Many of us have read a ton of articles that discuss and offer suggestions on how to write better headlines, opening sentences, or subheads, for example. Most smart marketers would agree that these are all important lessons to remember, but it’s vital not to assume that copywriting techniques can only improve content by holding a readers’ attention. It takes a lot more than just headlines and subheads when it comes to crafting content that will help readers come back for more. Keep reading to learn all about three lesser-known copywriting tactics you can use to grab your audience’s attention and keep them wanting to gobble up all your content and then some.
Make it Clear Who Your Content is For
Copyblogger discusses why it’s so important to identify your audience right away in an article. By making it clear who your content is for you’ll create a greater bond with your audience and people will continue to come back to your blog to read future content.
I bet you’ve heard this adage before:
“If you’re marketing to everyone, you’re marketing to no one.”
Yet, a lot of bloggers — especially those writing for multiple personas — don’t always qualify their readers for specific types of content.
By that, I mean:
Make it clear who your content is for — and who it is not for.
Why’s it important to do this?
You’ll create a stronger bond with your target audience. People will be more likely to keep reading if they feel confident that what you have to say is tailored to folks just like them. We’re naturally more inclined to consume content that is highly relevant to our situation or how we see ourselves.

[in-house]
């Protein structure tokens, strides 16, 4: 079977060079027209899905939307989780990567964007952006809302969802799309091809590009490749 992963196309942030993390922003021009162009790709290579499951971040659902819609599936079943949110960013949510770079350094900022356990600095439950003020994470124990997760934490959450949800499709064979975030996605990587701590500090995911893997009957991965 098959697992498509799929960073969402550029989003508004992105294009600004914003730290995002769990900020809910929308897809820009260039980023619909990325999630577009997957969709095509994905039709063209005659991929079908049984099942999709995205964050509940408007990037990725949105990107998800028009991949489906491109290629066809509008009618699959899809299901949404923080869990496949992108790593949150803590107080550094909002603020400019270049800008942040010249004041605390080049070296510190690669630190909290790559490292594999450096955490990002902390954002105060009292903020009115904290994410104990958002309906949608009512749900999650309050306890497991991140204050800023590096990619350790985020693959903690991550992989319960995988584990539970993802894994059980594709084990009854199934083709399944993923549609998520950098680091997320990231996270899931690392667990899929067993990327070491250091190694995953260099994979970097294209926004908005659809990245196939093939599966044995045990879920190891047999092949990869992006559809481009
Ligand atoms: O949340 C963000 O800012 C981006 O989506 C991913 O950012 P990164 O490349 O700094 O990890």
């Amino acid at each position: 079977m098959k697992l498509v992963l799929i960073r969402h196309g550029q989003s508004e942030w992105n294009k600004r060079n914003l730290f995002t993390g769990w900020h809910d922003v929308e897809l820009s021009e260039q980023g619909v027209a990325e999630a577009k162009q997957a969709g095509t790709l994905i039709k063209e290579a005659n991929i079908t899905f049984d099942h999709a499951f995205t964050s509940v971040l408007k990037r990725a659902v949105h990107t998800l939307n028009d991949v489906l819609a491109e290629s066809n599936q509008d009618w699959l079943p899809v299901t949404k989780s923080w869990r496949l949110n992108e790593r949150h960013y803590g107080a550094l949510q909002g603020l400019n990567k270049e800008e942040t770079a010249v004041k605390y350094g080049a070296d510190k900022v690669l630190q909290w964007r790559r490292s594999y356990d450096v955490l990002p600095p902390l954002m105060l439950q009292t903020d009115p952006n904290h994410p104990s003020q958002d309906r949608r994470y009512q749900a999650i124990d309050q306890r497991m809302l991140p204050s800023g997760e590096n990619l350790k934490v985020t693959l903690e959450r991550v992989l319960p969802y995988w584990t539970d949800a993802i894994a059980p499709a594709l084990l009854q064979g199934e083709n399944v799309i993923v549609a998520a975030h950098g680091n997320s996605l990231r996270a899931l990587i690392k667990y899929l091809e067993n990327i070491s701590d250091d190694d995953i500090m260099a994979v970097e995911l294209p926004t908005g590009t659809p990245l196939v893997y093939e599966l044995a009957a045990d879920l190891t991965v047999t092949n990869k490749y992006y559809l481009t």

You won’t frustrate readers who aren’t interested. Readers may feel misled if they read 500 words only to realize the post doesn’t apply to them.
Writtent agrees with Copyblogger and summarized the same idea very well:
One of the best copywriting techniques you can employ is to make your copy all about your reader. Know your audience, and use a writing style that will appeal to them. Most of all, be generous with the word you.
Copywriting is Dead adds to Copyblogger and Writtent’s suggestion that it’s important to make it known who your audience is by recommending speaking an audience’s language.
Speak their language. Without getting buzzword-happy, it helps to speak the language of your audience. For example, if you’re selling a complex tech product to a non-technical audience, stay away from industry nuances. Whatever the language, make sure you’re speaking like a human.
In order to entice readers and potential customers, Wordstream says that the curiosity gap, coined by Upworthy has everything to do with holding a reader’s attention. By teasing a reader with a hint of what’s to come they’ll be more likely to click on ads or purchase a product. They also will be more likely to come back to the site to read more on a blog or find out more about the brand.